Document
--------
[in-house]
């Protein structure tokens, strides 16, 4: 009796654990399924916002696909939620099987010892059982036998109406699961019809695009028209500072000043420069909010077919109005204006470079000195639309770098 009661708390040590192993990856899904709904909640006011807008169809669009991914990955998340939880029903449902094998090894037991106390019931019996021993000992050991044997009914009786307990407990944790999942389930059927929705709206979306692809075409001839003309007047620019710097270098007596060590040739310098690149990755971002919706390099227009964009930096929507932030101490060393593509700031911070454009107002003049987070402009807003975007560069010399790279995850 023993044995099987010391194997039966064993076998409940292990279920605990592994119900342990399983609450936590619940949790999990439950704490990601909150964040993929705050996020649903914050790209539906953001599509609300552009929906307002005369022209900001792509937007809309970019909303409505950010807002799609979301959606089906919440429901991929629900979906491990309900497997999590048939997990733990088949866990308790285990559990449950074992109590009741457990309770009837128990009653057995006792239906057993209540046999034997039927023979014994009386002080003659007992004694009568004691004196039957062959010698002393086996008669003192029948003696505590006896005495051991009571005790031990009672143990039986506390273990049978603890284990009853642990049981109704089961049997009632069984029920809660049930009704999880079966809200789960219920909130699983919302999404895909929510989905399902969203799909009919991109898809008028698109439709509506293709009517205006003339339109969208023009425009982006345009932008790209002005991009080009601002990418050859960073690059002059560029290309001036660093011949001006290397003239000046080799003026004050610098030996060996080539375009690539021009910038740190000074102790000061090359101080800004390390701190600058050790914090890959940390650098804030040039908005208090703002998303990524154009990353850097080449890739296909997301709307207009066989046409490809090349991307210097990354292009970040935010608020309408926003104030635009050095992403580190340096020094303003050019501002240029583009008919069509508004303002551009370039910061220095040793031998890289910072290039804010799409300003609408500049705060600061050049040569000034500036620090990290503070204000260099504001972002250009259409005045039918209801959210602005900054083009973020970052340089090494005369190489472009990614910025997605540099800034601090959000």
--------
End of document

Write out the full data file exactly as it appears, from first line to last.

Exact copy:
[in-house]
């Protein structure tokens, strides 16, 4: 009796654990399924916002696909939620099987010892059982036998109406699961019809695009028209500072000043420069909010077919109005204006470079000195639309770098 009661708390040590192993990856899904709904909640006011807008169809669009991914990955998340939880029903449902094998090894037991106390019931019996021993000992050991044997009914009786307990407990944790999942389930059927929705709206979306692809075409001839003309007047620019710097270098007596060590040739310098690149990755971002919706390099227009964009930096929507932030101490060393593509700031911070454009107002003049987070402009807003975007560069010399790279995850 023993044995099987010391194997039966064993076998409940292990279920605990592994119900342990399983609450936590619940949790999990439950704490990601909150964040993929705050996020649903914050790209539906953001599509609300552009929906307002005369022209900001792509937007809309970019909303409505950010807002799609979301959606089906919440429901991929629900979906491990309900497997999590048939997990733990088949866990308790285990559990449950074992109590009741457990309770009837128990009653057995006792239906057993209540046999034997039927023979014994009386002080003659007992004694009568004691004196039957062959010698002393086996008669003192029948003696505590006896005495051991009571005790031990009672143990039986506390273990049978603890284990009853642990049981109704089961049997009632069984029920809660049930009704999880079966809200789960219920909130699983919302999404895909929510989905399902969203799909009919991109898809008028698109439709509506293709009517205006003339339109969208023009425009982006345009932008790209002005991009080009601002990418050859960073690059002059560029290309001036660093011949001006290397003239000046080799003026004050610098030996060996080539375009690539021009910038740190000074102790000061090359101080800004390390701190600058050790914090890959940390650098804030040039908005208090703002998303990524154009990353850097080449890739296909997301709307207009066989046409490809090349991307210097990354292009970040935010608020309408926003104030635009050095992403580190340096020094303003050019501002240029583009008919069509508004303002551009370039910061220095040793031998890289910072290039804010799409300003609408500049705060600061050049040569000034500036620090990290503070204000260099504001972002250009259409005045039918209801959210602005900054083009973020970052340089090494005369190489472009990614910025997605540099800034601090959000």